Dip this new nanotech water bottle into a polluted river in India, or the sludge-filled Gowanus Canal in New York, and you can immediately start drinking. Nano-scale holes in the bottle’s filter let clean water through, while trapping microbes like E. coli and salmonella.
Nanochemists and engineers spent about 15 years developing the filter, starting at a lab at Stony Brook University. Now, the startup bringing it to market hopes it will transform access to clean water around the world–especially for the 3 billion people who can’t easily pour a safe cup of water.
In the past, water purification tech has often relied on electricity, cumbersome pumps, or chemicals like chlorine, iodine, and bromine. Some of the chemicals taste bad; others are just unhealthy in large quantities. The methods also take time, so someone can’t start drinking right away.
“This is the first time someone’s developed a filter where you can just put the water in and drink it immediately,” says Victor Hwang, CEO of Liquidity, the company making the new bottle. “As if it was just a normal water bottle. It suddenly changes the whole paradigm of clean water from something that you have to make a real effort to do to something that just feels very smooth and natural.”
The technology isn’t intended only for the developing world or people on camping trips. The company points out that 60% of the water pipe infrastructure in the U.S. will be substandard in five years, with potential repairs estimated at as much as $1 trillion. It’s possible it would cost less to purify water inside homes, rather than trying to rebuild every pipeline.
While something like a Brita pitcher uses a carbon filter, the new technology combines both carbon (which can remove odors, chlorine, and potentially some heavy metals) with the nanotech membrane. The new membrane removes bacteria, something that a carbon filter alone can’t do.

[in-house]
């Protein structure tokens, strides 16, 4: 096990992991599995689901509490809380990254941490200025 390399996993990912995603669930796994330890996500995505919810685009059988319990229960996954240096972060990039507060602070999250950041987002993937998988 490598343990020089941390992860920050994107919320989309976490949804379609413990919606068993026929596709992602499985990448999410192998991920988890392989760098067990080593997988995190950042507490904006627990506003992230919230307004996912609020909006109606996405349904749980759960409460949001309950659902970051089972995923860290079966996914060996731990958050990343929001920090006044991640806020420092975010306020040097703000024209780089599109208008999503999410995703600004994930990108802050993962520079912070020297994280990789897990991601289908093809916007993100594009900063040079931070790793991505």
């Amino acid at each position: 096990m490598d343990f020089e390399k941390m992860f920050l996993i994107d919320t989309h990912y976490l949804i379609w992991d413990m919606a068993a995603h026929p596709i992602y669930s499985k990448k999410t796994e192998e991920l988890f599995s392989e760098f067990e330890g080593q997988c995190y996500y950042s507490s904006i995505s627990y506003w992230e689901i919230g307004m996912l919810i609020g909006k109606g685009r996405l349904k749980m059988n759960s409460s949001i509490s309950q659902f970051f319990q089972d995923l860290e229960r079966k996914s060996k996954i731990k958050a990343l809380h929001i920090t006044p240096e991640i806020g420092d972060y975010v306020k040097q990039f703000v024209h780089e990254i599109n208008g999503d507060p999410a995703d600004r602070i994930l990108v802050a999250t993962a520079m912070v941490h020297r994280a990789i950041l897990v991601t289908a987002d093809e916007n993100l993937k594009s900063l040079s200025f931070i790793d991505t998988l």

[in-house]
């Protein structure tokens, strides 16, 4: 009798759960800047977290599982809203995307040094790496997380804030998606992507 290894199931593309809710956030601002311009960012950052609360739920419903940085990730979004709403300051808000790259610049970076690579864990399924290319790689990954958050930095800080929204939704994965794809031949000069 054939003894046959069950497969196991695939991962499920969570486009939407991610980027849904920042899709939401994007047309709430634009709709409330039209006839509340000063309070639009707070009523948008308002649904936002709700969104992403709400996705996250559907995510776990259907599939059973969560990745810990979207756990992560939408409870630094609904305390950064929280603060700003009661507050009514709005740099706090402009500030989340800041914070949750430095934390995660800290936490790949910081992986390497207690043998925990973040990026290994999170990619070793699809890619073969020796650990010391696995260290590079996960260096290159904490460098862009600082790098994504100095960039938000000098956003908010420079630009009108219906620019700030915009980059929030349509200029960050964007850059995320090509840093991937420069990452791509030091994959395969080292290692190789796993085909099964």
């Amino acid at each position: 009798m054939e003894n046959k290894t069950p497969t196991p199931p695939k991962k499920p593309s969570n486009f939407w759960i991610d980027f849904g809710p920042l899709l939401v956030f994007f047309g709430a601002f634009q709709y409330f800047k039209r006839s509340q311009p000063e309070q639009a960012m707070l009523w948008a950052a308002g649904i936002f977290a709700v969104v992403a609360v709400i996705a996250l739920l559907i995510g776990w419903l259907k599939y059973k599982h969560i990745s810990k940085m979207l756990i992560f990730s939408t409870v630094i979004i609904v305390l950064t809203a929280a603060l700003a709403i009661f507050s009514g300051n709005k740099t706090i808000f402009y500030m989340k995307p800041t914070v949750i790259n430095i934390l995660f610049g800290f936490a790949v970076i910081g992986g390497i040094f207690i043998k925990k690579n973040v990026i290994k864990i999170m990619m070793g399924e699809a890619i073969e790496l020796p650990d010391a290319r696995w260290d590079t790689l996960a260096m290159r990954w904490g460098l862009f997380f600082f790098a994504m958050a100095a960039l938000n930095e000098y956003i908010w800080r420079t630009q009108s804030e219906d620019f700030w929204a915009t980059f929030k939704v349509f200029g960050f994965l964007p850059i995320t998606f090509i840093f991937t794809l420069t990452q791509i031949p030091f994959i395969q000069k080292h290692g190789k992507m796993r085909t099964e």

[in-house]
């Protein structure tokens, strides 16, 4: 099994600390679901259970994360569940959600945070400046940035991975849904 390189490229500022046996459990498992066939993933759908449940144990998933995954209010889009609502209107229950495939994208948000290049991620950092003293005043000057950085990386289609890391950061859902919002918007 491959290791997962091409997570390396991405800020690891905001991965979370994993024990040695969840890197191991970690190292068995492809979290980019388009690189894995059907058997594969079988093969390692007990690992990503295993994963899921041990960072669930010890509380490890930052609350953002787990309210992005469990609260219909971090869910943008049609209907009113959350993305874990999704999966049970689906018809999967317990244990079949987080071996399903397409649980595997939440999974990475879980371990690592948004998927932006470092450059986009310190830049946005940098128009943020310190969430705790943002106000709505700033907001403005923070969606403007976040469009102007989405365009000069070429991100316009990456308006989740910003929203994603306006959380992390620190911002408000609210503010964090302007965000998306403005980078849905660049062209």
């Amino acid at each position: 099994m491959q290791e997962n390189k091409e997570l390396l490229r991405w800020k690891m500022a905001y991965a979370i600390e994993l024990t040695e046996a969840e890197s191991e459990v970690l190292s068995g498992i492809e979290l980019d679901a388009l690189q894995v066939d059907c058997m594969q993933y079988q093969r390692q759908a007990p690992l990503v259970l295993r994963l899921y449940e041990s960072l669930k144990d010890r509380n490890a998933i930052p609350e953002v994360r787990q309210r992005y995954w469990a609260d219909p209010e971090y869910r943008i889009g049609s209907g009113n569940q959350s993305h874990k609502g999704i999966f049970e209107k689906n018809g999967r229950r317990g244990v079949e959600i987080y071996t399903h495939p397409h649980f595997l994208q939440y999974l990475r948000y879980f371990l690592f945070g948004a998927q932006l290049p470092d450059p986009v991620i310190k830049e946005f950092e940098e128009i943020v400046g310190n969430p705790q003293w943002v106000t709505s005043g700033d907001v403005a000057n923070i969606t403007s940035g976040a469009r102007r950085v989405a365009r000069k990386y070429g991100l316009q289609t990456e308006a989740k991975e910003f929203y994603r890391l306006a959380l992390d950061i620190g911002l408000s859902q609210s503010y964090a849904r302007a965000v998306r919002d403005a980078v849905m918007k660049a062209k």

When the filter fills up with microbes, it stops working, so someone won’t accidentally keep drinking. “Imagine a web of fibers, and things getting trapped in there,” says Hwang. “As more and more things get trapped, the bad stuff you’re trying to keep out, it actually will just slow down. That’s its own way of alerting you not to use it anymore.”
The company plans to develop a full line of products, but is beginning by launching its “Naked Filter” portable bottle on Kickstarter as a way to raise final funds for production and to prove that the technology works. “This bottle was a way for us to show that we could build this,” Hwang says. “It’s a demonstration to the world that this is a revolutionary technology that we can do today.”
There’s at least one challenge, though: Like other filters, while this may keep plastic water bottles out of the trash, it also creates some trash of its own. The gunk-filled nano-filter can’t be recycled, and in the current model, it has to be replaced every month.